Sir John Davies, who thews himself a true friend to Ireland, made efforts, in this Progress, to inquire into the state of the church lands and benefices; ' but my lords the bishops were not well pleased that laymen should intermeddle with these things, and did ever answer, Let us alone with that business. Take you no care of that.' The churches were miferably out of repair : such as were got up for presentation only thatched ; and, says Sir John, “.the poor vicars that came to our camp were most ragged, ignorant creatures, not worthy the meanest of their livings, though those were many of them but of 40s. per annum.' The non-resi. dence of the protestant bishops was much complained of; and a proverb is quoted, which was frequently in the mouth of one of the greatest of thefe prelates, That an Irish priest is no better than a milch cow.'

Davies, as well as the great Bacon, had sagacity enough to predict, that unless measures of liberal policy were adopted for the government of the country, Ireland civil would become more dangerous than Ireland favage.' What Davies could, he did; and what he could not effect, he suggested. He obtained amnesties for the offences of the rebels who returned to their allegiance'; remiffion of old debts and quit-rents due to the crown : he obliterated, as far as possible, the remembrance of antient feuds and party distinctions; restrained the excesses of the soldiery; and, belides establishing a regular administration of justice, did his utmost to obtain fome education for the poor of the country.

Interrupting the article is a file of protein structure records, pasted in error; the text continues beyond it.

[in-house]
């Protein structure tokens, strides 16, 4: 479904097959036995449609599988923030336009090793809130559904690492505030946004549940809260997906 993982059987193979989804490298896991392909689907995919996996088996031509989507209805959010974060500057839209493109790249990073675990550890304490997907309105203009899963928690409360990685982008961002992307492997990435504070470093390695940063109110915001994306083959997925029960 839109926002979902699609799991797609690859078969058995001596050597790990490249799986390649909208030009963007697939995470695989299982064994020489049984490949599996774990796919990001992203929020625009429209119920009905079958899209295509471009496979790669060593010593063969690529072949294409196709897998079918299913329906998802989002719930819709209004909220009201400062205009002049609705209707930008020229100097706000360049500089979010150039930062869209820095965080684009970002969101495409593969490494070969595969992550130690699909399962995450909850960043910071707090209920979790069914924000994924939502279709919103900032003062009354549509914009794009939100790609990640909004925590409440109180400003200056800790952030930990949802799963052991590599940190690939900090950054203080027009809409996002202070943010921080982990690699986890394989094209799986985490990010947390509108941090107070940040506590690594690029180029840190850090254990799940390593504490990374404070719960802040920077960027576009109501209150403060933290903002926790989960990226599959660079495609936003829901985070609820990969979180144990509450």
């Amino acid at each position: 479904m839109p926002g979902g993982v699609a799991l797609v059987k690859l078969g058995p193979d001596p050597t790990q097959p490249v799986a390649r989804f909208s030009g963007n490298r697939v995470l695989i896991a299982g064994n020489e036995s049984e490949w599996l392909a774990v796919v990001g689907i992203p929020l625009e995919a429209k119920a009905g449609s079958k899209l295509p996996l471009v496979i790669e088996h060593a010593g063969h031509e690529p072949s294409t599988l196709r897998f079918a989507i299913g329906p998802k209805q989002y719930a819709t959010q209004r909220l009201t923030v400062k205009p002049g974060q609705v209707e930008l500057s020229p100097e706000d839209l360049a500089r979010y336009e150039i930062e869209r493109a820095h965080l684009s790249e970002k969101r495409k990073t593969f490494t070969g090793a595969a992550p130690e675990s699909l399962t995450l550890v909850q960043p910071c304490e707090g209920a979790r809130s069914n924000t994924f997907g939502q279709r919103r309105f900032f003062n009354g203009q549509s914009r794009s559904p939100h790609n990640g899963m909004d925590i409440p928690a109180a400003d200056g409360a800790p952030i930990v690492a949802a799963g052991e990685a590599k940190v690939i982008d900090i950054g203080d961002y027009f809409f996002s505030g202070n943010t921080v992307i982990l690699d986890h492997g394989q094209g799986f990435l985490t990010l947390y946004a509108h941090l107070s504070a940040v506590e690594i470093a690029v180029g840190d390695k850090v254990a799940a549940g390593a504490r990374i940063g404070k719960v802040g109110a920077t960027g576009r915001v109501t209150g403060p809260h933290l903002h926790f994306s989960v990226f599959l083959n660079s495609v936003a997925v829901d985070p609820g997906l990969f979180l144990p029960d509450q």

Of the progress of civilization in Ireland after his time, and of the steps by which it was retarded or advanced, we have no distinct view. There have, indeed, appeared voluminous pamphlets, profeffing to treat of the state of that country; but these relate chiefly to party questions. Arthur Young's Tour has been much and deservedly applauded as a faithful and lively picture of that kingdom when he saw it; but that was nearly thirty years ago. Much remains to be learned; and we therefore opened with eagerness a new tour through Ireland, which we hoped would represent to us Ireland as it was, and as it is. But, alas ! we were miserably disappointed. We found Mr Carr's quarto, a book of ftale jefts, and fulsome compliments. All the old stories of bulls and blunders, which, as we are informed, have for years past been regularly brought forward for the recreation of every new lord-lieutenant and his secretary, are here collected for the edification of